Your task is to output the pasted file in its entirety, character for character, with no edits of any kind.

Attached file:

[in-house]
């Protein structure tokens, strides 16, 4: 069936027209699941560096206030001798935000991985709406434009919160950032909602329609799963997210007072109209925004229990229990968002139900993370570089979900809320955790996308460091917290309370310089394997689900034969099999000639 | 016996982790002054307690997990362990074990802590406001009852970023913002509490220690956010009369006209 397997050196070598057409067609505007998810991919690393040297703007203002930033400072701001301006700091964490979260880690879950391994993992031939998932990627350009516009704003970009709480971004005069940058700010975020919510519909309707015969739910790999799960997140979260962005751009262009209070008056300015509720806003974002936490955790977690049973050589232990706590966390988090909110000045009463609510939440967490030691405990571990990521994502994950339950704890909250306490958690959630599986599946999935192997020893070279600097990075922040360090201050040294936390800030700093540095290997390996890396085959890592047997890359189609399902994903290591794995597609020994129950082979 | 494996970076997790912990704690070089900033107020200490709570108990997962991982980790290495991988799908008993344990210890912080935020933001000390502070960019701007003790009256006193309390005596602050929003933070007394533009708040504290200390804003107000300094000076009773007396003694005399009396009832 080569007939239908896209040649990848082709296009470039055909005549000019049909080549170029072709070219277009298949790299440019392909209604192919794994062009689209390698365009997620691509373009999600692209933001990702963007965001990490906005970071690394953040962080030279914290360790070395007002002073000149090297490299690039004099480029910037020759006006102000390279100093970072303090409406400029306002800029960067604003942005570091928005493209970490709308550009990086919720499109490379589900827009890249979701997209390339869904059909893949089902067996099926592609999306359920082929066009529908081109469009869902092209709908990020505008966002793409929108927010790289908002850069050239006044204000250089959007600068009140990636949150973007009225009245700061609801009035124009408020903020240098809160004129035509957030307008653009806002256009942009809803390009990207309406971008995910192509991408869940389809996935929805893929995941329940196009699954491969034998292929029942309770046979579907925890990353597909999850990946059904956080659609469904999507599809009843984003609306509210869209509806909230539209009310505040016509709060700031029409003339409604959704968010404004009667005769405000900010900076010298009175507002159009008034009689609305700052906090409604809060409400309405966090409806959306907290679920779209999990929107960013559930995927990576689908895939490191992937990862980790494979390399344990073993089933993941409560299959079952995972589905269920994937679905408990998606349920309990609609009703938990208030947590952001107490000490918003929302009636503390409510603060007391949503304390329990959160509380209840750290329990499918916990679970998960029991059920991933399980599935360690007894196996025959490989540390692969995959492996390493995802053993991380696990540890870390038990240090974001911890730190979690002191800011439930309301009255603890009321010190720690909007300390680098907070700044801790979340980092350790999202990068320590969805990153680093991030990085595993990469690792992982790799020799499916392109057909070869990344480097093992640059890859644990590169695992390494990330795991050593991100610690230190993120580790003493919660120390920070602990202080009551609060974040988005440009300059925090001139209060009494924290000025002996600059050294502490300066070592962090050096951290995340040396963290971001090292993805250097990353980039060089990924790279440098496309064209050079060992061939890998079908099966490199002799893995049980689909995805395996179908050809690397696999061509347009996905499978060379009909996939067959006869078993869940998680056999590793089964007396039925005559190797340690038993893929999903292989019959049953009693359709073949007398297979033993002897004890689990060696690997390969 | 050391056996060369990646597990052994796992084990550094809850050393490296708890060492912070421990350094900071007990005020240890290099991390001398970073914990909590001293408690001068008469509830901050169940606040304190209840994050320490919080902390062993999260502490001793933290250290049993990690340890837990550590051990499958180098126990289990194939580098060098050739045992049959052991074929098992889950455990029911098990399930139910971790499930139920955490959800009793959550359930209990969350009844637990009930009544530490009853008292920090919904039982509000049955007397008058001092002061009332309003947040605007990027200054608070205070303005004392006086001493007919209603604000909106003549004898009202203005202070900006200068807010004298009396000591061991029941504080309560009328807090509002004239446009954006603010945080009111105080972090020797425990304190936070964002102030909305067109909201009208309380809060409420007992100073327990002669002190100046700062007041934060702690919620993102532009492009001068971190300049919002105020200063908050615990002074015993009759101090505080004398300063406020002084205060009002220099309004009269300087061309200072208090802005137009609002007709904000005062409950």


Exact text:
[in-house]
């Protein structure tokens, strides 16, 4: 069936027209699941560096206030001798935000991985709406434009919160950032909602329609799963997210007072109209925004229990229990968002139900993370570089979900809320955790996308460091917290309370310089394997689900034969099999000639 | 016996982790002054307690997990362990074990802590406001009852970023913002509490220690956010009369006209 397997050196070598057409067609505007998810991919690393040297703007203002930033400072701001301006700091964490979260880690879950391994993992031939998932990627350009516009704003970009709480971004005069940058700010975020919510519909309707015969739910790999799960997140979260962005751009262009209070008056300015509720806003974002936490955790977690049973050589232990706590966390988090909110000045009463609510939440967490030691405990571990990521994502994950339950704890909250306490958690959630599986599946999935192997020893070279600097990075922040360090201050040294936390800030700093540095290997390996890396085959890592047997890359189609399902994903290591794995597609020994129950082979 | 494996970076997790912990704690070089900033107020200490709570108990997962991982980790290495991988799908008993344990210890912080935020933001000390502070960019701007003790009256006193309390005596602050929003933070007394533009708040504290200390804003107000300094000076009773007396003694005399009396009832 080569007939239908896209040649990848082709296009470039055909005549000019049909080549170029072709070219277009298949790299440019392909209604192919794994062009689209390698365009997620691509373009999600692209933001990702963007965001990490906005970071690394953040962080030279914290360790070395007002002073000149090297490299690039004099480029910037020759006006102000390279100093970072303090409406400029306002800029960067604003942005570091928005493209970490709308550009990086919720499109490379589900827009890249979701997209390339869904059909893949089902067996099926592609999306359920082929066009529908081109469009869902092209709908990020505008966002793409929108927010790289908002850069050239006044204000250089959007600068009140990636949150973007009225009245700061609801009035124009408020903020240098809160004129035509957030307008653009806002256009942009809803390009990207309406971008995910192509991408869940389809996935929805893929995941329940196009699954491969034998292929029942309770046979579907925890990353597909999850990946059904956080659609469904999507599809009843984003609306509210869209509806909230539209009310505040016509709060700031029409003339409604959704968010404004009667005769405000900010900076010298009175507002159009008034009689609305700052906090409604809060409400309405966090409806959306907290679920779209999990929107960013559930995927990576689908895939490191992937990862980790494979390399344990073993089933993941409560299959079952995972589905269920994937679905408990998606349920309990609609009703938990208030947590952001107490000490918003929302009636503390409510603060007391949503304390329990959160509380209840750290329990499918916990679970998960029991059920991933399980599935360690007894196996025959490989540390692969995959492996390493995802053993991380696990540890870390038990240090974001911890730190979690002191800011439930309301009255603890009321010190720690909007300390680098907070700044801790979340980092350790999202990068320590969805990153680093991030990085595993990469690792992982790799020799499916392109057909070869990344480097093992640059890859644990590169695992390494990330795991050593991100610690230190993120580790003493919660120390920070602990202080009551609060974040988005440009300059925090001139209060009494924290000025002996600059050294502490300066070592962090050096951290995340040396963290971001090292993805250097990353980039060089990924790279440098496309064209050079060992061939890998079908099966490199002799893995049980689909995805395996179908050809690397696999061509347009996905499978060379009909996939067959006869078993869940998680056999590793089964007396039925005559190797340690038993893929999903292989019959049953009693359709073949007398297979033993002897004890689990060696690997390969 | 050391056996060369990646597990052994796992084990550094809850050393490296708890060492912070421990350094900071007990005020240890290099991390001398970073914990909590001293408690001068008469509830901050169940606040304190209840994050320490919080902390062993999260502490001793933290250290049993990690340890837990550590051990499958180098126990289990194939580098060098050739045992049959052991074929098992889950455990029911098990399930139910971790499930139920955490959800009793959550359930209990969350009844637990009930009544530490009853008292920090919904039982509000049955007397008058001092002061009332309003947040605007990027200054608070205070303005004392006086001493007919209603604000909106003549004898009202203005202070900006200068807010004298009396000591061991029941504080309560009328807090509002004239446009954006603010945080009111105080972090020797425990304190936070964002102030909305067109909201009208309380809060409420007992100073327990002669002190100046700062007041934060702690919620993102532009492009001068971190300049919002105020200063908050615990002074015993009759101090505080004398300063406020002084205060009002220099309004009269300087061309200072208090802005137009609002007709904000005062409950």